ST. PAUL, Minn. – When the Chicago Blackhawks beat the Minnesota Wild in Game 2, one of their biggest priorities was to make life miserable for Wild goaltender Josh Harding. They did that plenty, peppering him with 47 shots.
But on Sunday, the Blackhawks were playing mostly on their heels. They weren’t sustaining pressure, weren’t getting enough zone time, weren’t driving the net. And by the end of overtime, they weren’t up 3-0 in this series.
Harding stopped 25 of 27, but his teammates kept a good deal of pressure off him in the Wild’s 3-2 overtime victory. The Blackhawks, who had gotten in Harding’s face – almost literally – in Game 2, were nowhere near him in Game 3. Criticize the Blackhawks, for having a rough game all around. But also credit Minnesota, who tightened up and kept Chicago on the perimeter more than they would have liked to be.
“You can’t say enough about how the defensemen and forwards played. Being a goaltender, when a team’s playing like that, it makes it easier for you,” Harding said after his first career postseason victory. “They boxed out great, the support all over the ice was great. We played a pretty good game.”
Indeed they did and Harding finally got rewarded for what’s been a solid series for him. Wild coach Mike Yeo said his team turned it on defensively.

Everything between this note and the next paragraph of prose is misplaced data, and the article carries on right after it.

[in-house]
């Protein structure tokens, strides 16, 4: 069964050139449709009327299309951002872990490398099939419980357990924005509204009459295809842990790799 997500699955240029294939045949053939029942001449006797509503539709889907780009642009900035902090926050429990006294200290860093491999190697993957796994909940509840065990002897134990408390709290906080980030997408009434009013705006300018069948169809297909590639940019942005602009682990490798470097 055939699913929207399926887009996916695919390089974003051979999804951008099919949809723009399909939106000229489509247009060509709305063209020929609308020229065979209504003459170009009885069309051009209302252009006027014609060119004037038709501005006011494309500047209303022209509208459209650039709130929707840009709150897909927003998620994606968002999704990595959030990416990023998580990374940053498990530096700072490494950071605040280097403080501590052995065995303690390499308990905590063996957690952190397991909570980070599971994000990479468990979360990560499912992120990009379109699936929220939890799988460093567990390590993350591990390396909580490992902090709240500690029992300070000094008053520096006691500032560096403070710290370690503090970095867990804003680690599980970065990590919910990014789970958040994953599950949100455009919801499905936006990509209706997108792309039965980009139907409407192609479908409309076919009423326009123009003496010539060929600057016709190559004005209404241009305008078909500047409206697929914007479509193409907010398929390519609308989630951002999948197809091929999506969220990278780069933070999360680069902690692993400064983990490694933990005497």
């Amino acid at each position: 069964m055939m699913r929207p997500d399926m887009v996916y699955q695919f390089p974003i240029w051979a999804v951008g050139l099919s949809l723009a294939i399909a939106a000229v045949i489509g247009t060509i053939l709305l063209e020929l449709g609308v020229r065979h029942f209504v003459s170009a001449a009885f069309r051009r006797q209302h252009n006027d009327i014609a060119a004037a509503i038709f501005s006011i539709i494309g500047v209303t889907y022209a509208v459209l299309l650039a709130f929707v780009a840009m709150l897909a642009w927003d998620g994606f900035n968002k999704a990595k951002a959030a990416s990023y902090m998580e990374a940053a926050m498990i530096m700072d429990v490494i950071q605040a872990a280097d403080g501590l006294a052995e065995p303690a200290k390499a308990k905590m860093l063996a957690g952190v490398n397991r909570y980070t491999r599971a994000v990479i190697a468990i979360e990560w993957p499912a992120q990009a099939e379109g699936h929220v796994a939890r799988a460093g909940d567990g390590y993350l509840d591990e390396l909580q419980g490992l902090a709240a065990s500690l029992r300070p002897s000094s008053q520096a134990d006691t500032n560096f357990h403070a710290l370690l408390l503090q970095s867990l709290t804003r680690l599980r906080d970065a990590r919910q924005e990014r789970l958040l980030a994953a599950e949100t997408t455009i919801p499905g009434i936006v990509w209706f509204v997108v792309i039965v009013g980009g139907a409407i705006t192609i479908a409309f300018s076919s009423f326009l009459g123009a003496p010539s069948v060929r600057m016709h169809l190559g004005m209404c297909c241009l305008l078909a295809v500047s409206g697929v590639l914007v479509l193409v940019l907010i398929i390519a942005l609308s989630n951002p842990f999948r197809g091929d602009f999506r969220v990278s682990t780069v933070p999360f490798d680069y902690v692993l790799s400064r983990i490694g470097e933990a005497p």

“Two words that I thought were going to be extremely important for us: one was desperation … [the other] was being assertive. I thought we did a much better job with the puck to help us get into our game, but also preventing them from getting into their game,” Yeo said. “When it’s time to defend, if you’re on your toes and doing it aggressively you’re playing within the structure. That’s a team you don’t want to give time and space to, that’s for sure.”
The Blackhawks didn’t have much time and space around Harding, who may have been a bit dinged up after taking a shot high during pregame warmups. He took another one around the same spot in the game, but said he was fine. And if Harding was hampered, the Blackhawks did nothing to exploit it.
“You got to look across the board, we didn’t produce the way we would’ve liked, whether [it was] offensive zone time or shots on net,” Joel Quenneville said. “We need greasy goals if we want to be successful. [We were] too much on the outside. We have to be determined in that tough area in front of the net.”